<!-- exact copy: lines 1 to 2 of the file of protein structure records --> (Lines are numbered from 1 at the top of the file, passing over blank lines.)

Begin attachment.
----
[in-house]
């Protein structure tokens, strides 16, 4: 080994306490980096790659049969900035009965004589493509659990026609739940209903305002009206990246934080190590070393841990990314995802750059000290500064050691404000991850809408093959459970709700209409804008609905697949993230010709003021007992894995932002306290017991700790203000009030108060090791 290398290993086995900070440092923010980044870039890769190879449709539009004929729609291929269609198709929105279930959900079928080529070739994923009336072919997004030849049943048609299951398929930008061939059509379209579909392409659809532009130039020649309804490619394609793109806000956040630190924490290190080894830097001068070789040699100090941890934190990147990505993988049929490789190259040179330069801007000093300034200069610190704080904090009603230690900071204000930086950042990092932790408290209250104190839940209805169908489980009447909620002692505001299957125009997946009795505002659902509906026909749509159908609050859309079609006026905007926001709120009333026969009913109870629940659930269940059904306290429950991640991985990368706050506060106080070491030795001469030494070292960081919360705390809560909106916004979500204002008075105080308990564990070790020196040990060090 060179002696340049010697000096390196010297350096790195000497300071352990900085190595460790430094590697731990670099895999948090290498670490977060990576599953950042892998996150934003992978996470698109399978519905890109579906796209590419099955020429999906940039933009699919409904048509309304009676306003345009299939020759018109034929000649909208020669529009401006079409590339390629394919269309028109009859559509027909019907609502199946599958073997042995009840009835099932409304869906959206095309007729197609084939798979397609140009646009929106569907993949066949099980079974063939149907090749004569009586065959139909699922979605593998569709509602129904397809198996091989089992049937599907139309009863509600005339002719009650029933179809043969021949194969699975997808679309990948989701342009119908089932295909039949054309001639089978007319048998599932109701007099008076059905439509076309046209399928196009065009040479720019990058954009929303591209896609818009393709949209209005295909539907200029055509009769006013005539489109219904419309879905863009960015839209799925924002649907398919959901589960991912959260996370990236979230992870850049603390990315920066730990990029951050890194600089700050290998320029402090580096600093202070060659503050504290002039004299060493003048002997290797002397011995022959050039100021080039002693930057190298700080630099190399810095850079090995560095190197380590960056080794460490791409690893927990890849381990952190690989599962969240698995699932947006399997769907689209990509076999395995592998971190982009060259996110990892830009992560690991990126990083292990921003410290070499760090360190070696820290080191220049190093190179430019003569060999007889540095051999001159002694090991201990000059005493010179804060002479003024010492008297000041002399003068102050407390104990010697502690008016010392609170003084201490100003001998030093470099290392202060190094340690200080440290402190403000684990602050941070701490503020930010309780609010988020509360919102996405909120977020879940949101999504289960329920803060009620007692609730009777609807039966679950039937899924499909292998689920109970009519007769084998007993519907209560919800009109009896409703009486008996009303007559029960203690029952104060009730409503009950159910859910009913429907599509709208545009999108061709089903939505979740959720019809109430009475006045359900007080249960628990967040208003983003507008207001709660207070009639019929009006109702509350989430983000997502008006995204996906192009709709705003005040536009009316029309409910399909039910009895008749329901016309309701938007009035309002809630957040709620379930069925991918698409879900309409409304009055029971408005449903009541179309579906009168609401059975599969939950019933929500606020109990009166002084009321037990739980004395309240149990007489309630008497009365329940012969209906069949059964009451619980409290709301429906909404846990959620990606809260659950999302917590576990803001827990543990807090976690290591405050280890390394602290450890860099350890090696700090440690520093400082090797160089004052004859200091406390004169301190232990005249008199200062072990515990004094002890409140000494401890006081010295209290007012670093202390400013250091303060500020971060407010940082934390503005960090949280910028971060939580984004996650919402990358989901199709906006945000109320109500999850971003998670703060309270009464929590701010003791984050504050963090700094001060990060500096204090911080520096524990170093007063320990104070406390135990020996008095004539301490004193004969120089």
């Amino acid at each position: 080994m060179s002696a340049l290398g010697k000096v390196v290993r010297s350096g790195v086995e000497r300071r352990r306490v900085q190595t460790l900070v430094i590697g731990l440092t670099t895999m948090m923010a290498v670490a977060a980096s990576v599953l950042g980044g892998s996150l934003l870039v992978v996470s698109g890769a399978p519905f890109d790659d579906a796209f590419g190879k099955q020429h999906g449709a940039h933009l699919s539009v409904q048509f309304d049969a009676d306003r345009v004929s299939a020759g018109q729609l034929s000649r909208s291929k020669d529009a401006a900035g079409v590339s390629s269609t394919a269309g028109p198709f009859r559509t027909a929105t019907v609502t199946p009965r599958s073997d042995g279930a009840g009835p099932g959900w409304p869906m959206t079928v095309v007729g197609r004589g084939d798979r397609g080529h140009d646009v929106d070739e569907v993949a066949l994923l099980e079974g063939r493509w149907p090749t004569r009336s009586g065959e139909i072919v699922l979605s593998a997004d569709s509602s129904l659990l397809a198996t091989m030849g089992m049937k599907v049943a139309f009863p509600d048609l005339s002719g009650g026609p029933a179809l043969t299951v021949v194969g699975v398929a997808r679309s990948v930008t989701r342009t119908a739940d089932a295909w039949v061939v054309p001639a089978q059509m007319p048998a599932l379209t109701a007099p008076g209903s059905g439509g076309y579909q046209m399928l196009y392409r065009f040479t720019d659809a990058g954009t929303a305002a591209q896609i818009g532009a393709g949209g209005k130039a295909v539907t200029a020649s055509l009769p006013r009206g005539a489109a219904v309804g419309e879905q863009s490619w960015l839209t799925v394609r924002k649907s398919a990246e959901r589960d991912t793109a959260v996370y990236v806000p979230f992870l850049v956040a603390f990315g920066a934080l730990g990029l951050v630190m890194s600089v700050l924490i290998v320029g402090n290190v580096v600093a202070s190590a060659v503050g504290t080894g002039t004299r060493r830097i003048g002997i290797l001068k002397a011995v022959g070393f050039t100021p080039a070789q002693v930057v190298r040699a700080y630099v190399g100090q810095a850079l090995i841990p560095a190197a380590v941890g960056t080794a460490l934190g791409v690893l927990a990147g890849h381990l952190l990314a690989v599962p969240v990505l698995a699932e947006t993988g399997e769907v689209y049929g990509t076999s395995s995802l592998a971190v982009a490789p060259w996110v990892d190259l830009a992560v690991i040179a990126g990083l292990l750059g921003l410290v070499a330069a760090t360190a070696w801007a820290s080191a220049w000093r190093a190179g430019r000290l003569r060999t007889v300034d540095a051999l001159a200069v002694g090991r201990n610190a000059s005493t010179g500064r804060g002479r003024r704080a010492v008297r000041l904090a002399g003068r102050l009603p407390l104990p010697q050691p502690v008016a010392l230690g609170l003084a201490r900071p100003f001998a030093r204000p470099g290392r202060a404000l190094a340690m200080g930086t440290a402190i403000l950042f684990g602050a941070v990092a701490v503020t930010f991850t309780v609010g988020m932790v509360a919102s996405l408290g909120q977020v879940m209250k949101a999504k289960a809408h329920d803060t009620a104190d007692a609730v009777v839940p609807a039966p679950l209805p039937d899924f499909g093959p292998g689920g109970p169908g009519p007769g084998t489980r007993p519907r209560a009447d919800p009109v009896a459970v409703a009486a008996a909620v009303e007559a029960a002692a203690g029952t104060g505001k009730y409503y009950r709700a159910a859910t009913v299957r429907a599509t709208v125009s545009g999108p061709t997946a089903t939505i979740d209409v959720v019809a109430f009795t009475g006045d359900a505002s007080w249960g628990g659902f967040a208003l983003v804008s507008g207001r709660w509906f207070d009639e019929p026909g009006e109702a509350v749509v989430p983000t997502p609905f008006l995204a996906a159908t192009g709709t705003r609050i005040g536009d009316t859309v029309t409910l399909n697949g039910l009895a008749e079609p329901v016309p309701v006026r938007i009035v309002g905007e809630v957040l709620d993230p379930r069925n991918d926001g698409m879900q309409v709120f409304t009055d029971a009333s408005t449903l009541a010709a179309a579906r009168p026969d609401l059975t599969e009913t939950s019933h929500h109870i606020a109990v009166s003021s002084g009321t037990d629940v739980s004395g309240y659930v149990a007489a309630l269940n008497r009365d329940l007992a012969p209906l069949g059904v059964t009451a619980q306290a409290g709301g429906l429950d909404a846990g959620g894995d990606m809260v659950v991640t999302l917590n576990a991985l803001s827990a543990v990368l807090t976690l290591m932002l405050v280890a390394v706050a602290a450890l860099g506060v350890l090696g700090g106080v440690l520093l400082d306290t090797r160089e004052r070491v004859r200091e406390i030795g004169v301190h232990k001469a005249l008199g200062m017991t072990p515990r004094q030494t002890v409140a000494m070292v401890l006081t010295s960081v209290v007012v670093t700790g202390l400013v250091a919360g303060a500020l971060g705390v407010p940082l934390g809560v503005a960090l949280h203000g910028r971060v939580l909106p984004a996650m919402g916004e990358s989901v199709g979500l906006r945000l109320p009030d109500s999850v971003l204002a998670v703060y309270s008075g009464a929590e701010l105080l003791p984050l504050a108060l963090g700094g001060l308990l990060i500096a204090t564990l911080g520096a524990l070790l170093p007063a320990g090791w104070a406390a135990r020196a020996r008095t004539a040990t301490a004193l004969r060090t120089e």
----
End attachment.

[in-house]
């Protein structure tokens, strides 16, 4: 080994306490980096790659049969900035009965004589493509659990026609739940209903305002009206990246934080190590070393841990990314995802750059000290500064050691404000991850809408093959459970709700209409804008609905697949993230010709003021007992894995932002306290017991700790203000009030108060090791 290398290993086995900070440092923010980044870039890769190879449709539009004929729609291929269609198709929105279930959900079928080529070739994923009336072919997004030849049943048609299951398929930008061939059509379209579909392409659809532009130039020649309804490619394609793109806000956040630190924490290190080894830097001068070789040699100090941890934190990147990505993988049929490789190259040179330069801007000093300034200069610190704080904090009603230690900071204000930086950042990092932790408290209250104190839940209805169908489980009447909620002692505001299957125009997946009795505002659902509906026909749509159908609050859309079609006026905007926001709120009333026969009913109870629940659930269940059904306290429950991640991985990368706050506060106080070491030795001469030494070292960081919360705390809560909106916004979500204002008075105080308990564990070790020196040990060090 060179002696340049010697000096390196010297350096790195000497300071352990900085190595460790430094590697731990670099895999948090290498670490977060990576599953950042892998996150934003992978996470698109399978519905890109579906796209590419099955020429999906940039933009699919409904048509309304009676306003345009299939020759018109034929000649909208020669529009401006079409590339390629394919269309028109009859559509027909019907609502199946599958073997042995009840009835099932409304869906959206095309007729197609084939798979397609140009646009929106569907993949066949099980079974063939149907090749004569009586065959139909699922979605593998569709509602129904397809198996091989089992049937599907139309009863509600005339002719009650029933179809043969021949194969699975997808679309990948989701342009119908089932295909039949054309001639089978007319048998599932109701007099008076059905439509076309046209399928196009065009040479720019990058954009929303591209896609818009393709949209209005295909539907200029055509009769006013005539489109219904419309879905863009960015839209799925924002649907398919959901589960991912959260996370990236979230992870850049603390990315920066730990990029951050890194600089700050290998320029402090580096600093202070060659503050504290002039004299060493003048002997290797002397011995022959050039100021080039002693930057190298700080630099190399810095850079090995560095190197380590960056080794460490791409690893927990890849381990952190690989599962969240698995699932947006399997769907689209990509076999395995592998971190982009060259996110990892830009992560690991990126990083292990921003410290070499760090360190070696820290080191220049190093190179430019003569060999007889540095051999001159002694090991201990000059005493010179804060002479003024010492008297000041002399003068102050407390104990010697502690008016010392609170003084201490100003001998030093470099290392202060190094340690200080440290402190403000684990602050941070701490503020930010309780609010988020509360919102996405909120977020879940949101999504289960329920803060009620007692609730009777609807039966679950039937899924499909292998689920109970009519007769084998007993519907209560919800009109009896409703009486008996009303007559029960203690029952104060009730409503009950159910859910009913429907599509709208545009999108061709089903939505979740959720019809109430009475006045359900007080249960628990967040208003983003507008207001709660207070009639019929009006109702509350989430983000997502008006995204996906192009709709705003005040536009009316029309409910399909039910009895008749329901016309309701938007009035309002809630957040709620379930069925991918698409879900309409409304009055029971408005449903009541179309579906009168609401059975599969939950019933929500606020109990009166002084009321037990739980004395309240149990007489309630008497009365329940012969209906069949059964009451619980409290709301429906909404846990959620990606809260659950999302917590576990803001827990543990807090976690290591405050280890390394602290450890860099350890090696700090440690520093400082090797160089004052004859200091406390004169301190232990005249008199200062072990515990004094002890409140000494401890006081010295209290007012670093202390400013250091303060500020971060407010940082934390503005960090949280910028971060939580984004996650919402990358989901199709906006945000109320109500999850971003998670703060309270009464929590701010003791984050504050963090700094001060990060500096204090911080520096524990170093007063320990104070406390135990020996008095004539301490004193004969120089």